No one is going to pay off on those derivatives when they go sour. We've seen that play already.

Sat, 06/15/2013 - 15:23 | 3661202 RockyRacoon
RockyRacoon's picture

Like playing hot potato.  Problem is, the tater is getting bigger and hotter with each toss.  Somebody's gonna fumble and it won't be a pretty sight.

Sat, 06/15/2013 - 13:56 | 3661074 FlipFlop
FlipFlop's picture

Derivative exposure is nominal value?

I worked at Deutsche in risk management. They have a pretty advanced system to analyse counterparty risk and also means to to analyse respective derivative exposure. Usual mtm is a small fraction on nominal, which is netted out and depends on ability of various counterparties to honor collateral agreementa.

But yes. Number is horrible. His majesty Hugo Banziger is out.

Sat, 06/15/2013 - 14:07 | 3661097 Middle_Finger_Market
Middle_Finger_Market's picture

Poom = the sound of implosion. 

Sat, 06/15/2013 - 15:20 | 3661197 malek
malek's picture

Notional becomes real value in case of default.

No more netting out. Does their model also (seriously) consider the implications of such a case?

Sat, 06/15/2013 - 15:52 | 3661257 FlipFlop
FlipFlop's picture

No. Only mtm becomes effective and it is collateralized. Nominal values have very little to do with risk.

Nominal is just for calculating mtm exposure. With many big cps, trades go both ways. Therefore they get netted out. So nominal exposure in terms of notional may look big, but in reality risk is quite small.

Surprisingly small as I have seen myself. Numbers would disapponit if presented here.

But it is true, balance sheet is huge and it needs to be refinanced regularly. Especially since deutsche pissed off other banks by refusing any funding more than a week. So they are actually in very short end of funding curve.

I sometimes compared to deutsche funding to someone in a room running out of air, liquidity being the air to stay well for deutsche.

Sat, 06/15/2013 - 15:59 | 3661264 malek
malek's picture

You're dancing around the elephant in the room. If Only mtm becomes effective, then how big does mtm become in case of default (of the underlying and/or the counterparty).

Sat, 06/15/2013 - 16:18 | 3661289 FlipFlop
FlipFlop's picture

Mtm is exactly the same as before default. It depends on underlying, not cp. Underlying being fx, irs, equity etc, they are all covered by ISDA and get netted out.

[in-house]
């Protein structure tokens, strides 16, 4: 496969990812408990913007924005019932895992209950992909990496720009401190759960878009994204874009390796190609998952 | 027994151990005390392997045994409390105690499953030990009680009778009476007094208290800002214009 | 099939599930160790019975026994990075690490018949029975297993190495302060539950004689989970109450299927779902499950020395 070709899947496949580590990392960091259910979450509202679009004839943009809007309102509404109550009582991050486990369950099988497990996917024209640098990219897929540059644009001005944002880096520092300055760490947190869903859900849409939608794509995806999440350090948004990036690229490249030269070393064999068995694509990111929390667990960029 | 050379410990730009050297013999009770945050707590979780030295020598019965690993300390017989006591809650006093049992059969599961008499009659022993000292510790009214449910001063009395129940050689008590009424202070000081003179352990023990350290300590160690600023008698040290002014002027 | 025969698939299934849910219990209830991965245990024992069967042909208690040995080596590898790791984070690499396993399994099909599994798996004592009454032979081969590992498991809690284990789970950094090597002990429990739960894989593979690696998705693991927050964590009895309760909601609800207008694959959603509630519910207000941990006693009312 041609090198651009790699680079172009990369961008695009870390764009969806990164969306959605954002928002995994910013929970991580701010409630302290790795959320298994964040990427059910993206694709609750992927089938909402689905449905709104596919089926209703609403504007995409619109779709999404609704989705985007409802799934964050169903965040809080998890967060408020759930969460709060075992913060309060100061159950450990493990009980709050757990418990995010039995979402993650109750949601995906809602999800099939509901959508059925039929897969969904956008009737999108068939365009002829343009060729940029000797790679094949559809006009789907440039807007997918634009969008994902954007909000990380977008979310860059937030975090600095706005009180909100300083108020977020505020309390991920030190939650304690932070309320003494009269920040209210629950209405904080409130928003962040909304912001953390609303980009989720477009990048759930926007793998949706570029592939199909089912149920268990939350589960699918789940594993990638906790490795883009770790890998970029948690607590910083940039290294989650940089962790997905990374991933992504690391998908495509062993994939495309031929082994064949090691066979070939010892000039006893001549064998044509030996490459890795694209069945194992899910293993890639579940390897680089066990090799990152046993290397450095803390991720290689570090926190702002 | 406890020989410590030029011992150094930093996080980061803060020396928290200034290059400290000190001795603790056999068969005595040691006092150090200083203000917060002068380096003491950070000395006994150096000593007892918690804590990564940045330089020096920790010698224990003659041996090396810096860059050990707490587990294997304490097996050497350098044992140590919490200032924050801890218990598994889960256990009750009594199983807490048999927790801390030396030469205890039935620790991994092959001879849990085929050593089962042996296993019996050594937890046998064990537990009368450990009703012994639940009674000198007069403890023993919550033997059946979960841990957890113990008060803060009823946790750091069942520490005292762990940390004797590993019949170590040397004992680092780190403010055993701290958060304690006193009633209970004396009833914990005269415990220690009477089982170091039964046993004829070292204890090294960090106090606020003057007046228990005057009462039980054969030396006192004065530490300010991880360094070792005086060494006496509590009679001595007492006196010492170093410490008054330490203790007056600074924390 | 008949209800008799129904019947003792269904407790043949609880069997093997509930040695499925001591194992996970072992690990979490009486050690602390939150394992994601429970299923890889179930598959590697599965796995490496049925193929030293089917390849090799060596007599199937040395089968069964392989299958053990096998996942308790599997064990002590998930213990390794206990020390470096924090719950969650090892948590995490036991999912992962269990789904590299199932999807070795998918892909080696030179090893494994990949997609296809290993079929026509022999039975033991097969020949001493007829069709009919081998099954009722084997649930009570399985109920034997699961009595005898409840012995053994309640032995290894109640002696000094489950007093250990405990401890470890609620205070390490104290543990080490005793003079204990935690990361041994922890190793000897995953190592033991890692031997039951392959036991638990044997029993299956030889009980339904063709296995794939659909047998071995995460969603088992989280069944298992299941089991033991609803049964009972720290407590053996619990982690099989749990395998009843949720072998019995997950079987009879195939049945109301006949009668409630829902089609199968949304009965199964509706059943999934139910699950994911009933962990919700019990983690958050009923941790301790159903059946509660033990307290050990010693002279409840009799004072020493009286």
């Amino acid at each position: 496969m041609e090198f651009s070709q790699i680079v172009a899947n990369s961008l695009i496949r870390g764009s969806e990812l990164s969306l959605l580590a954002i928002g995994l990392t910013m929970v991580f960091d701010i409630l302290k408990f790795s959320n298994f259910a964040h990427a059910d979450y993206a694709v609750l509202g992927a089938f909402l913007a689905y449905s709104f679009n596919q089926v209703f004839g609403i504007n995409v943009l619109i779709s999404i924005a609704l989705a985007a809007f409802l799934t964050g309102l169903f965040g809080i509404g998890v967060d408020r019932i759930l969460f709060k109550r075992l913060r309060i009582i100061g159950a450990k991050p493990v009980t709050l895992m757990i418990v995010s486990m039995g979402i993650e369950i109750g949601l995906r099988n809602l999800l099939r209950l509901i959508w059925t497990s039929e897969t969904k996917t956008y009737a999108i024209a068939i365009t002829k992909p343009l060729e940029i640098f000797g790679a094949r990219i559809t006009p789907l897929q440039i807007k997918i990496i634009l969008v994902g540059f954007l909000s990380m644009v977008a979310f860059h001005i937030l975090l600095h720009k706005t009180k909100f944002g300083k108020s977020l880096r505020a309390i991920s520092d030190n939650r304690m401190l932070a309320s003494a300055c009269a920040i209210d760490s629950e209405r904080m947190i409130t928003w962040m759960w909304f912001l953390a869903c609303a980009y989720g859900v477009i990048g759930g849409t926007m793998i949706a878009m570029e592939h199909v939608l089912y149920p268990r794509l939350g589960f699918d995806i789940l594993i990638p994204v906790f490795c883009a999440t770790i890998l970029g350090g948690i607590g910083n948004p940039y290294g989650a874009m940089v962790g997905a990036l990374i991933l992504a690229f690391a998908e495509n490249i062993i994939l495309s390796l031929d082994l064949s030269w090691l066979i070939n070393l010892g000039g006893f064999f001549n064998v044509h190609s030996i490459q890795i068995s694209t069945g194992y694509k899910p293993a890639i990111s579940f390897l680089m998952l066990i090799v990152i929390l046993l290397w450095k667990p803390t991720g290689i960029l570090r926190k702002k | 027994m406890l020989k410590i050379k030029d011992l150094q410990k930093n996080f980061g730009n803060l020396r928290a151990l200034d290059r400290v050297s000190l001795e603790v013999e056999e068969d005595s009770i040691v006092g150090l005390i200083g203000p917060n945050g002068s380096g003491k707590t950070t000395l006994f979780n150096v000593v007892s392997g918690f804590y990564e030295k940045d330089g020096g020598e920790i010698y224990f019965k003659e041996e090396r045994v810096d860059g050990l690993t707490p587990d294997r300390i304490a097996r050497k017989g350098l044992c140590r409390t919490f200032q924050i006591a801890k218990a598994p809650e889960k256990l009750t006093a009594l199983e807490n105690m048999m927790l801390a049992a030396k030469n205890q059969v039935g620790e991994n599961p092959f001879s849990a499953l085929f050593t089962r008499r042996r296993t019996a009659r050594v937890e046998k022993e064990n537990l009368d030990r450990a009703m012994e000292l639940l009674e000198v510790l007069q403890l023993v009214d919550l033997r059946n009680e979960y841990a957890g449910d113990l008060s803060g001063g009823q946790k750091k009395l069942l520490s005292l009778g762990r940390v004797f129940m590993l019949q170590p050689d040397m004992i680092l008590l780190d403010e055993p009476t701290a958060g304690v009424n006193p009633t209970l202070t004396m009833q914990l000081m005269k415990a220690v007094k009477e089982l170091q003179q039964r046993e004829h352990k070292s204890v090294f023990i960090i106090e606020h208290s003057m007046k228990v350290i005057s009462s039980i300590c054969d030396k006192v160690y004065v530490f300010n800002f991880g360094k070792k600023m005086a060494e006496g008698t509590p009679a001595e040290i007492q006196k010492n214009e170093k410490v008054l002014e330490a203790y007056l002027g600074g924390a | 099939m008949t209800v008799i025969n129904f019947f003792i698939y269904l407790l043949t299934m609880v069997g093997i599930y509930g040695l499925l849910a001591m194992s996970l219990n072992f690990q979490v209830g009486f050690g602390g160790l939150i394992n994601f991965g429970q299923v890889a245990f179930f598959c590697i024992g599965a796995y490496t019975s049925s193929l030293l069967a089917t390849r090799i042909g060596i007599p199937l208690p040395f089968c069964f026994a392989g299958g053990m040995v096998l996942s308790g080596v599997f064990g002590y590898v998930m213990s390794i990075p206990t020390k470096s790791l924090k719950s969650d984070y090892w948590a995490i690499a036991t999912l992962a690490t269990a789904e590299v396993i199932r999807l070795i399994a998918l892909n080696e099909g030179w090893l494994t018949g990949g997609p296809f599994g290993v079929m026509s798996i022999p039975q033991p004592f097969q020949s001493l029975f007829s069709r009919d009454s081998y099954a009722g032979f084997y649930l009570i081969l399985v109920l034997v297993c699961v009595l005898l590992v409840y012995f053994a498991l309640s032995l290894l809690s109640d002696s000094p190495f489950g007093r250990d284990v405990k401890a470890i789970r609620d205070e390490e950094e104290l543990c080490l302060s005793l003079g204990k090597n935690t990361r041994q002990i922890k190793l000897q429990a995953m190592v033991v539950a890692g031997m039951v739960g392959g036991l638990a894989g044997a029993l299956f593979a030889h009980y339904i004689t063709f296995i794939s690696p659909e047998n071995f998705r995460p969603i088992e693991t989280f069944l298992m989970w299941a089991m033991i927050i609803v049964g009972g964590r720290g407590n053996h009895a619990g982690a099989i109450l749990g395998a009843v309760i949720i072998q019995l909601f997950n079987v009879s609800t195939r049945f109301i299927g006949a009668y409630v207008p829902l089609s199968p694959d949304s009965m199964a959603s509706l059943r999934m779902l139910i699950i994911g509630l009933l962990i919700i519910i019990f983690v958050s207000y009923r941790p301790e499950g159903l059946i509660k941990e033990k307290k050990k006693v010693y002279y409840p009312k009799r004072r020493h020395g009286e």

Mtm has nothing to do with a default unless it is cds. But no one accepta cds on itself from issuing bank.

Simple.

Sat, 06/15/2013 - 17:53 | 3661404 alphamentalist
alphamentalist's picture

i think what they are driving at is what happens when big cps go tits up (think AIG without a bailout)? it sets off a daisychain of defaults, collateral calls, and funding issues. eventually a link in that collateral chain will break, which will break another, and another, etc.

i gamed this out a few years ago. a spanish default will smoke a french bank. which, in turn, will smoke a british bank. which, in turn, will smoke a--ahem--german bank. and that is just for cash exposures. when you pile on the derivatives the german default causes pain all the way in the good old US of A.

DB is a ticking bomb.  

Sun, 06/16/2013 - 13:14 | 3662827 Rick64
Rick64's picture

 There are many different types of derivatives, its misleading to say that their total exposure is all risk. You would need to assesss the types and amounts of each catagory of derivatives. The banks aren't truthful about their risk and downplay their exposure as seen over and over throughout history. Lehman and Bear Stearns collapse was probably an attempt to balance out some of the other bank's derivative positions. IMO

Sat, 06/15/2013 - 23:37 | 3661954 Urban Redneck
Urban Redneck's picture

Unless the entire derivative book is made up of standardized contracts, a spreadsheet (or database) can't quantify risk properly because the power is hands of the lawyers, not the bean counters.  The gorilla (even though he didn't weigh 800lbs) had lots of spreadsheets to justify Lehman's positions but some his counterparties had heavier weight legal teams.

Sat, 06/15/2013 - 14:21 | 3661116 PontifexMaximus
PontifexMaximus's picture

Exactly, who cares, ultra bullish, esp. because a "former" whatsoever and whosoever said so.....

Sat, 06/15/2013 - 17:22 | 3661369 Sir Humphrey
Sun, 06/16/2013 - 00:23 | 3662022 StychoKiller
StychoKiller's picture

They'll NEVER catch me, Bwahahahahaha!

Sat, 06/15/2013 - 23:27 | 3661939 Devils Advocate
Devils Advocate's picture

Why is the June 2014 called out?

Sat, 06/15/2013 - 13:12 | 3660981 JeremyWS
JeremyWS's picture

lol at that bar chart. Gonna be fun.

Sat, 06/15/2013 - 13:25 | 3661010 kliguy38
kliguy38's picture

The problem is that only about 5% of the population understands this number mathematically.... 1.63%.....they've been purposely (and willfully) dumbed down to brain mush. Give them a joystick and put them in front of a drone monitor and tell them they're saving humanity.......